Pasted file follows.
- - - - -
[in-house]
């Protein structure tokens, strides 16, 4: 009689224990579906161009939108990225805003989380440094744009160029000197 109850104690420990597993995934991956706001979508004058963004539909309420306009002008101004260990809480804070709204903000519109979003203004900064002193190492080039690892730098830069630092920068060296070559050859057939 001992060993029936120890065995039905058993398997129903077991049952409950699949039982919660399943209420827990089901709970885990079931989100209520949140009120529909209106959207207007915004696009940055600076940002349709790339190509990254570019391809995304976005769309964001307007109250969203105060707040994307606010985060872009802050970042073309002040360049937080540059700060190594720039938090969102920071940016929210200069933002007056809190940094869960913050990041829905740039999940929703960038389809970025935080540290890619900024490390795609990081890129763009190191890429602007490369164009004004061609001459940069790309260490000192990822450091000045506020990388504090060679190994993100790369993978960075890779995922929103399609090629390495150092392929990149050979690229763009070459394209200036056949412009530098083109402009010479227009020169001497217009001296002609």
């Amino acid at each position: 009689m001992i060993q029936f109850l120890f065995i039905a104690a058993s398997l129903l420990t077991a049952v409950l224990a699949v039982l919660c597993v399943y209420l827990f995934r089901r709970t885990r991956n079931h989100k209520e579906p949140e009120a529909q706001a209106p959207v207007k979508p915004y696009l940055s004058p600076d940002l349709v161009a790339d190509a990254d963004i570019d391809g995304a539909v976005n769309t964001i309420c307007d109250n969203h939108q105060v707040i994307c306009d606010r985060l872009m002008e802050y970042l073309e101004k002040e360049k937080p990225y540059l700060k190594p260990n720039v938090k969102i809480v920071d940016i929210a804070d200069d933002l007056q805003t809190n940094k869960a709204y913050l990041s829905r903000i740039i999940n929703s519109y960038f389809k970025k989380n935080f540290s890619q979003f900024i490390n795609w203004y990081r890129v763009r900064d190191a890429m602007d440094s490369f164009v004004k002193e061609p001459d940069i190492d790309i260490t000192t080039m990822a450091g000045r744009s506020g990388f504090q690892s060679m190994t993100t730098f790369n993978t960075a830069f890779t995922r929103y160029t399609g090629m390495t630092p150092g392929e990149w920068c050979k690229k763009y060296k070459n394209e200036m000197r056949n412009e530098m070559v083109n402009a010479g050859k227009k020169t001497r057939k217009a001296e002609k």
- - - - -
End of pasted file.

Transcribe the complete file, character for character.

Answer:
[in-house]
């Protein structure tokens, strides 16, 4: 009689224990579906161009939108990225805003989380440094744009160029000197 109850104690420990597993995934991956706001979508004058963004539909309420306009002008101004260990809480804070709204903000519109979003203004900064002193190492080039690892730098830069630092920068060296070559050859057939 001992060993029936120890065995039905058993398997129903077991049952409950699949039982919660399943209420827990089901709970885990079931989100209520949140009120529909209106959207207007915004696009940055600076940002349709790339190509990254570019391809995304976005769309964001307007109250969203105060707040994307606010985060872009802050970042073309002040360049937080540059700060190594720039938090969102920071940016929210200069933002007056809190940094869960913050990041829905740039999940929703960038389809970025935080540290890619900024490390795609990081890129763009190191890429602007490369164009004004061609001459940069790309260490000192990822450091000045506020990388504090060679190994993100790369993978960075890779995922929103399609090629390495150092392929990149050979690229763009070459394209200036056949412009530098083109402009010479227009020169001497217009001296002609």
């Amino acid at each position: 009689m001992i060993q029936f109850l120890f065995i039905a104690a058993s398997l129903l420990t077991a049952v409950l224990a699949v039982l919660c597993v399943y209420l827990f995934r089901r709970t885990r991956n079931h989100k209520e579906p949140e009120a529909q706001a209106p959207v207007k979508p915004y696009l940055s004058p600076d940002l349709v161009a790339d190509a990254d963004i570019d391809g995304a539909v976005n769309t964001i309420c307007d109250n969203h939108q105060v707040i994307c306009d606010r985060l872009m002008e802050y970042l073309e101004k002040e360049k937080p990225y540059l700060k190594p260990n720039v938090k969102i809480v920071d940016i929210a804070d200069d933002l007056q805003t809190n940094k869960a709204y913050l990041s829905r903000i740039i999940n929703s519109y960038f389809k970025k989380n935080f540290s890619q979003f900024i490390n795609w203004y990081r890129v763009r900064d190191a890429m602007d440094s490369f164009v004004k002193e061609p001459d940069i190492d790309i260490t000192t080039m990822a450091g000045r744009s506020g990388f504090q690892s060679m190994t993100t730098f790369n993978t960075a830069f890779t995922r929103y160029t399609g090629m390495t630092p150092g392929e990149w920068c050979k690229k763009y060296k070459n394209e200036m000197r056949n412009e530098m070559v083109n402009a010479g050859k227009k020169t001497r057939k217009a001296e002609k």